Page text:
Wednesday, May 24, 2017

PJM Provides Update On Efficiency Of Intermittent Energy -- May 24, 2017

From an earlier post:

Solar Energy: Nameplate Capacity Vs Achieved Renewable Energy Output 

The European solar energy experience:
  • Germany: 78 GW / 10.4 GW (13.2%)
  • Spain: 27.7 GW / 6.8 GW (24.4%)
  • Italy: 27.1 GW / 4.4 GW (16.2%)
  • UK: 16.7 GW / 4.0 GW (24.4%)
  • France: 14.9 GW / 2.6 GW (17.3%
  • Sweden: 5.5 GW / 1.2 GW (22%)
  • Denmark: 5.4 GW / 1.4 GW (25.6%) 
  • Rest of Europe: 39.5 GW / 7.9 GW (19.8%)
This is not news. It has been reported many times on the blog -- data sent to me be a regular reader -- that "achieved renewable energy output" vs nameplate capacity works out to about 25% at best.

Overall, the effective capacity factor in Europe for solar energy was 18%.

Does anyone know the similar number for natural gas? Answer: 87% 


Note: an update to this PJM post is at this link, posted at 7:51 p.m. Central Time

The reader who sent me the link to the article linked below suggested:
a) the whole issue is a mess
b) the article is way more than any reasonable person with a life would want to know
c) the whole issue is a mess (oh, did I already say that?)
Whatever. Time to look up the definition of obfuscation.

From rtoinsider, some data points on the recent PJM auction to contract for electricity:
  • wind: 13% capacity factor (CF)
  • solar: 38% capacity factor (significantly exceeds results in Europe which suggests some fancy math)
  • this was the first PJM auction that required year-round availability (N.B. wind and solar)
  • prices have come down significantly, as much as 25% in most of the regional transmission organization (RTO) or PJM in this case
  • last year: $100
  • this year: $76.53
  • ComEd (Illinois): $188.12 ($202.77 previously)
  • Duke OH/KY: $130 this year
  • MAAC: $86.04 ($100 last year) -- most of Pennsylvania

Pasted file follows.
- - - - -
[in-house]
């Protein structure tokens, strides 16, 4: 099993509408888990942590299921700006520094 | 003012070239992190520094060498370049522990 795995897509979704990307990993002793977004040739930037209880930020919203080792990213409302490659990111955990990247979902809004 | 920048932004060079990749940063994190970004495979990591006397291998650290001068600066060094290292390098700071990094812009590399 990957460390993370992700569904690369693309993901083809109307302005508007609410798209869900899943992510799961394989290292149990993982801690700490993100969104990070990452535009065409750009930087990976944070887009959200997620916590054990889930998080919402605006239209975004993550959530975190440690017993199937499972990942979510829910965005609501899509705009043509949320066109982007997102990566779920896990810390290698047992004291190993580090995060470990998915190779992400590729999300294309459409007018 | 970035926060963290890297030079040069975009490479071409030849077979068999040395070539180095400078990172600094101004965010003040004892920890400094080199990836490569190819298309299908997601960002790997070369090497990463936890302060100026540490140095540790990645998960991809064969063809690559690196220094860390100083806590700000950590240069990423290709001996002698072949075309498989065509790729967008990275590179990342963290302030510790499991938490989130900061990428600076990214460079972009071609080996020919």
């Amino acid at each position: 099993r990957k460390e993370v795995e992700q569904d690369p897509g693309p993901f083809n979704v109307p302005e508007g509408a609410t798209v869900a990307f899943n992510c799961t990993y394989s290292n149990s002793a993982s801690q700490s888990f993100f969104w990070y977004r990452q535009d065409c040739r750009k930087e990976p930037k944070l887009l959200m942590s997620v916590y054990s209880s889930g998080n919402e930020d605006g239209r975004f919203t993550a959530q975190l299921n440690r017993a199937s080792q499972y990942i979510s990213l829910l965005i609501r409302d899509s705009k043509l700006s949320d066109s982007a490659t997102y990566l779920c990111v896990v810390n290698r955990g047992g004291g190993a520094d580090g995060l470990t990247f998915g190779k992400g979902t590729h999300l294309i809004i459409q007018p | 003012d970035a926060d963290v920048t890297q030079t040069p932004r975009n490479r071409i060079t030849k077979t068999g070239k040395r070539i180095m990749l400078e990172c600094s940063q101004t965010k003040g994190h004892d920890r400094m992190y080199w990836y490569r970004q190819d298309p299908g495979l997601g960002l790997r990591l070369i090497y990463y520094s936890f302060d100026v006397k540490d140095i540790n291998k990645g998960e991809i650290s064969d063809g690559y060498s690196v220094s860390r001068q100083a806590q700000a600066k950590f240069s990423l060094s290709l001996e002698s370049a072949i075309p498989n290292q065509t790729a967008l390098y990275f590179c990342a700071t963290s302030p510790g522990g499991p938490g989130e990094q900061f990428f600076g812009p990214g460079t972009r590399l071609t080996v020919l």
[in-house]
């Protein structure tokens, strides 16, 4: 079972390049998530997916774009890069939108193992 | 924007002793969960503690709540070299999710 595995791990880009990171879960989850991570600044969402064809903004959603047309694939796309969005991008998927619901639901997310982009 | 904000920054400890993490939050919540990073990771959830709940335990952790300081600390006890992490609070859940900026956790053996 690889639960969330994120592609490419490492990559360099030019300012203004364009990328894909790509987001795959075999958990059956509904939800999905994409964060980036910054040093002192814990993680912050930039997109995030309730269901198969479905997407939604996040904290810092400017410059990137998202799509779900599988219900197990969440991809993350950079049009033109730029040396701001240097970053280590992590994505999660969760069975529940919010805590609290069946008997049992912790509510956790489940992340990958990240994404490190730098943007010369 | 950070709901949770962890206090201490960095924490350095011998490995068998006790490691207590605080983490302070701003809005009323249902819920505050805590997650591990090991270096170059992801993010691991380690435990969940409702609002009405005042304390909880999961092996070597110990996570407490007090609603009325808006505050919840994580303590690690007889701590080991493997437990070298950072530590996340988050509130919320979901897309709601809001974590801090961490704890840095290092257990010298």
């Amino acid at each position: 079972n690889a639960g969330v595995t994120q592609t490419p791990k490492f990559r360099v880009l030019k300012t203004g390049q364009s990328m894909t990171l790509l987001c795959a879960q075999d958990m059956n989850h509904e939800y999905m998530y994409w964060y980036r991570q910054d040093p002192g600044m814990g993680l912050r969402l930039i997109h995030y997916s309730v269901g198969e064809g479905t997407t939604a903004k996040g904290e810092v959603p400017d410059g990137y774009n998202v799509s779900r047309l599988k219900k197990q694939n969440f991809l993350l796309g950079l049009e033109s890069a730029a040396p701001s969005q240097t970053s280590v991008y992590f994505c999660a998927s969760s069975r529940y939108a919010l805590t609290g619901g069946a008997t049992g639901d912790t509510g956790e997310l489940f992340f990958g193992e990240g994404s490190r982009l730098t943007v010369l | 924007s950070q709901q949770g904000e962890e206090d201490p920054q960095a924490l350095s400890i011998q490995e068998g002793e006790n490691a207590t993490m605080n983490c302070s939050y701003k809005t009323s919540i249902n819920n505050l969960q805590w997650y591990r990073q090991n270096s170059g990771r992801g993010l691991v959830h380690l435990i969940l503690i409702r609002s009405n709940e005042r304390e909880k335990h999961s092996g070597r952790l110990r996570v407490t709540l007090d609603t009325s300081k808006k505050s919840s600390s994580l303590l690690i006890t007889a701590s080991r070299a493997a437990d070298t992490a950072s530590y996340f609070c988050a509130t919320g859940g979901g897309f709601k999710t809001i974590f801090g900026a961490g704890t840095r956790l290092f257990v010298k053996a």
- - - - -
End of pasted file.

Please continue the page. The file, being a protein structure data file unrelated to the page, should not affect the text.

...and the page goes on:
• EMAAC: $187.87 (less than $120 last year) -- EMAAC is New Jersey, Delaware, Maryland
  • this is the first year in which all generation must be Capacity Performance (CP): must be available throughout the delivery year; faces stiff penalties for nonperformance (in other words, smart operators will have excess NG peakers to back-up wind (in summer) and solar (in winter)
  • season demand response (DR) no longer allowed; PJM committed to 558 MW of demand reductions under price-responsive demand (PRD)
  • electricity demand decreasing: PJM forecasts a 2.1% reduction in peak load
  • "we have units that are at financial risk in the area that, if they retire, it could create a reliability issue" -- confidentiality restricted much more comment, but it sounds like they are talking about coal-fired plants
  • PJM: for year 2020/21 has a 23.3% reserve margin; highest ever in the 14-year history of the auctioin (technically the BRA, Base Residual Auction); by regulation, requires a 16.6% reserve
  • cost load: $7 billion in 2020/21 -- about the same as 2019/20
  • new generation: 3,144 MW (UCAP); of that, about 2,824 MW was mostly natural gas combined cycle and combustion turbines (NG-CCCT) (think GE?)
  • wind: 888 MW (6,828.5 MW nameplate capacity; 13% CF)
  • solar: 125 MW (330 MW nameplate capacitiy: 38% CF)
  • amount of intermittent resources offered as CP dropped by 3,400 MW from last year
  • Exelon: third year in a row that TMI left the capacity auction empty handed; Three-Mile Island (TMI) now depends on Pennsylvania; TMI has not been profitable for five years
Disclaimer: I do this quickly; there will be typographical and factual errors. If this is important to you, go to the source. I understand about 2% of the entire article.

Wind: with a CF of 13%, I suppose that means that when you see 100 wind turbines, if everything was working as advertised by the wind farm developer, one would need only 13 turbines.

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